Breakdancer Asia One is trying to rescue a group of Afghan hip-hop lovers from the Taliban

Yu’s group is looking to raise $80,000 to relocate the group of 20.

#SaveAfghanHipHoppers

Image: Save Afghan Hip Hoppers

Veteran breakdancer Nancy Yu, also known as Asia One, has started a campaign to rescue an Afghan hip-hop group whose lives are at risk for “western practices” in Taliban-controlled Afghanistan.

She first put together her #SaveAfghanHiphoppers team in autumn 2021 after becoming friends with a young Afghani breakdancer made known to The Guardian as Moshtagh to protect his identity, who approached the former Rock Steady Crew member to ask for help acquiring visas so he and his breakdancing crew could perform internationally.

As the Taliban began taking over Afghanistan in the wake of the US withdrawal from the wartorn region, Moshtagh told Yu that the group of 20 made of breakdancers, rappers, parkourists, family members and two children, would be leaving in fear of their lives over their love for “western practices” that had just barely gained a measure of acceptance during Afghanistan’s years as a democracy.

“People didn’t accept hip-hop,” Moshtagh told The Guardian. “They were just thinking that this has music: ‘it’s haram, you can’t do it, it’s illegal. What is this western culture that you guys are promoting?’ But we were just thinking we are modern people; young people need to look for modern things, and we love to do this.”

“We changed people in 10 years but everything fell apart. That building that we built, actually, it’s destroyed. There’s nothing for us to do in Afghanistan anymore.”

Yu and her team believe that with $50,000, their goal of rescuing the group is wholly feasible, having already raised $14,000 to provide initial food, clothing and shelter, as well as legal costs for the group.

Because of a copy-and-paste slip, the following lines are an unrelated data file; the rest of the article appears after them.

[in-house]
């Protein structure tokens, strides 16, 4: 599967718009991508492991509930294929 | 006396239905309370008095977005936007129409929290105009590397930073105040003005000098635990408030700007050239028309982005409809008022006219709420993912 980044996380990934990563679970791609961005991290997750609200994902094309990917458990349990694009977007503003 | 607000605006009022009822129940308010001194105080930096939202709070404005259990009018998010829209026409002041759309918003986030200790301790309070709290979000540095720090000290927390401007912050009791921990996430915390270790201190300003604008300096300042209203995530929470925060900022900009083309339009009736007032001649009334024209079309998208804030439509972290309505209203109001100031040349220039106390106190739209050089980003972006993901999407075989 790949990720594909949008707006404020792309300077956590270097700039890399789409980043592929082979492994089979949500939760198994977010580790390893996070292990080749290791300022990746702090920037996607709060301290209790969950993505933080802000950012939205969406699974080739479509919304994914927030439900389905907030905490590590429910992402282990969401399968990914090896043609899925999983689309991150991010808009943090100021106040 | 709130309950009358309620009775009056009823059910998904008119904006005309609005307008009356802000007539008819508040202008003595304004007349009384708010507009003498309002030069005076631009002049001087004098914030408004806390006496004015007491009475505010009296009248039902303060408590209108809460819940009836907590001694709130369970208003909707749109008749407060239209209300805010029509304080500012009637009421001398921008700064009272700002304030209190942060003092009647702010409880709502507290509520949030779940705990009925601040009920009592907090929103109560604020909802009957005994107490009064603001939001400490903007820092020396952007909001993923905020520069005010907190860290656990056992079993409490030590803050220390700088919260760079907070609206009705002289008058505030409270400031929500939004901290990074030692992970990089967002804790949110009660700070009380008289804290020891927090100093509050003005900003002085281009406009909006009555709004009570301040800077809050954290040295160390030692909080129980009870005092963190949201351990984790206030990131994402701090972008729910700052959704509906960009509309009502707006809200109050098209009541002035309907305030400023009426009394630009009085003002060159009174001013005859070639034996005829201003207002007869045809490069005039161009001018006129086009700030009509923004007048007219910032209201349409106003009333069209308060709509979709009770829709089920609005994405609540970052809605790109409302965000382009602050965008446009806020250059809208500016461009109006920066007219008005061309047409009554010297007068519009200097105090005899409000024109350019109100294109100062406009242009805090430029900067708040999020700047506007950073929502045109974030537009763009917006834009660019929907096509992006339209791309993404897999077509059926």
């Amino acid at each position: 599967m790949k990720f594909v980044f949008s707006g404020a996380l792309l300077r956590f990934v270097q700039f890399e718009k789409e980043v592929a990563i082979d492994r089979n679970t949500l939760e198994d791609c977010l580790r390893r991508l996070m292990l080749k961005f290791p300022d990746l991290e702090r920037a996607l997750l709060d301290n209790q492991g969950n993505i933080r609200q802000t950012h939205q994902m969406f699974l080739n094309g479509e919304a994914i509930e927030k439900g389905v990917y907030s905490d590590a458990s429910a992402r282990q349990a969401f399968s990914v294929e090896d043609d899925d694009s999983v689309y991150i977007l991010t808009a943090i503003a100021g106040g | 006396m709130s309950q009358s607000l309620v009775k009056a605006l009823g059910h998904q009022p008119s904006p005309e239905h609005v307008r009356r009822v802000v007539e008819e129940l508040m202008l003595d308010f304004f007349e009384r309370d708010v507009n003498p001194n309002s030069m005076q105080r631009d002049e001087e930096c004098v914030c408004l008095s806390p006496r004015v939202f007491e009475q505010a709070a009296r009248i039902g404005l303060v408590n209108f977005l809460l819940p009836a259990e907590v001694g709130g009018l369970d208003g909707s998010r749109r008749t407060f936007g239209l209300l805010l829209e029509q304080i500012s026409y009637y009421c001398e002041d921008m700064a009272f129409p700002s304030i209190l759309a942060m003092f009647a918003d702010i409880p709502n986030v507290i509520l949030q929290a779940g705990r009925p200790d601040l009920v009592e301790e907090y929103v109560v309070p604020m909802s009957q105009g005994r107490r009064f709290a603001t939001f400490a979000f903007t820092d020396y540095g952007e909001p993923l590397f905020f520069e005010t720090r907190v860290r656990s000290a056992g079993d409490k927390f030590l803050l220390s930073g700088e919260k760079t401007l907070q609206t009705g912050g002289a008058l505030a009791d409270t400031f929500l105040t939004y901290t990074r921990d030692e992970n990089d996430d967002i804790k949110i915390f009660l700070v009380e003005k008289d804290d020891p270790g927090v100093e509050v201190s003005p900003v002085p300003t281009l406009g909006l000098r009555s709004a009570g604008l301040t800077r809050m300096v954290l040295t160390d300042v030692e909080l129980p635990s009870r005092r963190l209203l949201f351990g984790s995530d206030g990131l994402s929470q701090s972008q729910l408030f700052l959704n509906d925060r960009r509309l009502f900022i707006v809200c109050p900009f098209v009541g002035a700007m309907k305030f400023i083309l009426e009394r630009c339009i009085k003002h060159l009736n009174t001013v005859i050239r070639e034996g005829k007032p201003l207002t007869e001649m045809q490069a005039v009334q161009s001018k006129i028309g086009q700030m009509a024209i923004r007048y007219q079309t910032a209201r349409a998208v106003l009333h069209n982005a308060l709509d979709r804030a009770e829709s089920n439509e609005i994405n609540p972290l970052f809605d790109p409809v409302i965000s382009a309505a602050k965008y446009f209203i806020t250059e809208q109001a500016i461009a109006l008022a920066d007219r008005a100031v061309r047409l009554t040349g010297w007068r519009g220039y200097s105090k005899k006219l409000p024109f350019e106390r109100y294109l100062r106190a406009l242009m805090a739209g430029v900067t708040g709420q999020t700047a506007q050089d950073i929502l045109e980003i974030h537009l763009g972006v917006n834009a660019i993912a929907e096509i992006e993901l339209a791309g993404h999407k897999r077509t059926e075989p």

“The ideals that [hip-hoppers] stand for – freedom of speech, women’s rights – are the ideals that make them a target for the Taliban but would make them an asset to any other country that was willing to take them in,” Yu said of her campaign to rescue Moshtagh and his group.

“Failure is not an option.”

Moshtagh’s group are currently in hiding in neighbouring countries to Afghanistan, fearing arrest and deportation back where they may face torture and violence. Yu’s campaign is now calling on the public to help raise funds to help the group find asylum in a place where they can be free to enjoy the culture they practice, and are seeking to raise $80,000 – $4,000 per group member to be relocated.

“Hip-hop culture is about giving back, so let’s help our community members in need,” wrote the campaign’s mission statement on its website.

Those interested in the campaign can check out the crowdfunding page for #SaveAfghanHipHoppers here.